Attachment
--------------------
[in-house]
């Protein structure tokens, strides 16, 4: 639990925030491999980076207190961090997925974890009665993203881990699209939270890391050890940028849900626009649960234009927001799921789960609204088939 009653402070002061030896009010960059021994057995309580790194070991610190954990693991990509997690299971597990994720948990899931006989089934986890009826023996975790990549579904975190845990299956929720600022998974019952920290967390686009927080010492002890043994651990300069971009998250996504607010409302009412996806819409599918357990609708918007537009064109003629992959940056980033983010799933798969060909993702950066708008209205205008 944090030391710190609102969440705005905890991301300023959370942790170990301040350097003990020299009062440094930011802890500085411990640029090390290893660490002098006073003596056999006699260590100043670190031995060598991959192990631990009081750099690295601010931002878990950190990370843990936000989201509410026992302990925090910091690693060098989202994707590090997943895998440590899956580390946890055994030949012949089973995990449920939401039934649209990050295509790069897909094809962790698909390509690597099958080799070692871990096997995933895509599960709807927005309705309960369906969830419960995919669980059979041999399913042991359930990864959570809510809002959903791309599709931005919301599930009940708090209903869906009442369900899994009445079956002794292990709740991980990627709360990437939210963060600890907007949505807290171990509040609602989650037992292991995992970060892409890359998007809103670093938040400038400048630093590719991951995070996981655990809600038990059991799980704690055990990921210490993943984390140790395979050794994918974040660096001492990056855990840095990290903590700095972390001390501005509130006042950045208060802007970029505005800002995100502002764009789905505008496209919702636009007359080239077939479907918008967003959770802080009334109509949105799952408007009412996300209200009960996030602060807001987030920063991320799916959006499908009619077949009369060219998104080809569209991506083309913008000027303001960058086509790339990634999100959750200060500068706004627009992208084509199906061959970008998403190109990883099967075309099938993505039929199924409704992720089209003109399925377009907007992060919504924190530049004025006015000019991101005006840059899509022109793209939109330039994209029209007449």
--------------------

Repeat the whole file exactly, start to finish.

[in-house]
């Protein structure tokens, strides 16, 4: 639990925030491999980076207190961090997925974890009665993203881990699209939270890391050890940028849900626009649960234009927001799921789960609204088939 009653402070002061030896009010960059021994057995309580790194070991610190954990693991990509997690299971597990994720948990899931006989089934986890009826023996975790990549579904975190845990299956929720600022998974019952920290967390686009927080010492002890043994651990300069971009998250996504607010409302009412996806819409599918357990609708918007537009064109003629992959940056980033983010799933798969060909993702950066708008209205205008 944090030391710190609102969440705005905890991301300023959370942790170990301040350097003990020299009062440094930011802890500085411990640029090390290893660490002098006073003596056999006699260590100043670190031995060598991959192990631990009081750099690295601010931002878990950190990370843990936000989201509410026992302990925090910091690693060098989202994707590090997943895998440590899956580390946890055994030949012949089973995990449920939401039934649209990050295509790069897909094809962790698909390509690597099958080799070692871990096997995933895509599960709807927005309705309960369906969830419960995919669980059979041999399913042991359930990864959570809510809002959903791309599709931005919301599930009940708090209903869906009442369900899994009445079956002794292990709740991980990627709360990437939210963060600890907007949505807290171990509040609602989650037992292991995992970060892409890359998007809103670093938040400038400048630093590719991951995070996981655990809600038990059991799980704690055990990921210490993943984390140790395979050794994918974040660096001492990056855990840095990290903590700095972390001390501005509130006042950045208060802007970029505005800002995100502002764009789905505008496209919702636009007359080239077939479907918008967003959770802080009334109509949105799952408007009412996300209200009960996030602060807001987030920063991320799916959006499908009619077949009369060219998104080809569209991506083309913008000027303001960058086509790339990634999100959750200060500068706004627009992208084509199906061959970008998403190109990883099967075309099938993505039929199924409704992720089209003109399925377009907007992060919504924190530049004025006015000019991101005006840059899509022109793209939109330039994209029209007449």